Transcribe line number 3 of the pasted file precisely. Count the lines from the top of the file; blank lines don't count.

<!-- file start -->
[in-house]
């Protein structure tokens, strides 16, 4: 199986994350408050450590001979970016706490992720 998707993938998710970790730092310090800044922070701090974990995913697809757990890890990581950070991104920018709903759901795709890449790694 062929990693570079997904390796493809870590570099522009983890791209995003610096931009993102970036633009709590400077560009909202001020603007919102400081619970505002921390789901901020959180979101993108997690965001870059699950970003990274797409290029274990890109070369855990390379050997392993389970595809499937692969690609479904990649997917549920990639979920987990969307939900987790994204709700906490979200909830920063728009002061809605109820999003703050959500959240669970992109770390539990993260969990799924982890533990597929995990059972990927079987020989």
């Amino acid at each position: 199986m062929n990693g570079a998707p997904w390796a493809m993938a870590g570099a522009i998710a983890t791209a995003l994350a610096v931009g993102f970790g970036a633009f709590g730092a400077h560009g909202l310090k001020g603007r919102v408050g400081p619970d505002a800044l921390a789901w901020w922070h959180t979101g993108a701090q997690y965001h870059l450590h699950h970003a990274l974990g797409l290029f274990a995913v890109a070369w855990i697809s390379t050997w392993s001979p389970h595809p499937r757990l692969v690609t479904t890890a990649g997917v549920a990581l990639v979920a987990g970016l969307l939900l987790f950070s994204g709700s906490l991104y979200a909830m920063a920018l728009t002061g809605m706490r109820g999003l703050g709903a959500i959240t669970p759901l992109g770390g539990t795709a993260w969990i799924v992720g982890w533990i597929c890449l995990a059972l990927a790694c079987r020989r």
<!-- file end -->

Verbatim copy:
């Amino acid at each position: 199986m062929n990693g570079a998707p997904w390796a493809m993938a870590g570099a522009i998710a983890t791209a995003l994350a610096v931009g993102f970790g970036a633009f709590g730092a400077h560009g909202l310090k001020g603007r919102v408050g400081p619970d505002a800044l921390a789901w901020w922070h959180t979101g993108a701090q997690y965001h870059l450590h699950h970003a990274l974990g797409l290029f274990a995913v890109a070369w855990i697809s390379t050997w392993s001979p389970h595809p499937r757990l692969v690609t479904t890890a990649g997917v549920a990581l990639v979920a987990g970016l969307l939900l987790f950070s994204g709700s906490l991104y979200a909830m920063a920018l728009t002061g809605m706490r109820g999003l703050g709903a959500i959240t669970p759901l992109g770390g539990t795709a993260w969990i799924v992720g982890w533990i597929c890449l995990a059972l990927a790694c079987r020989r």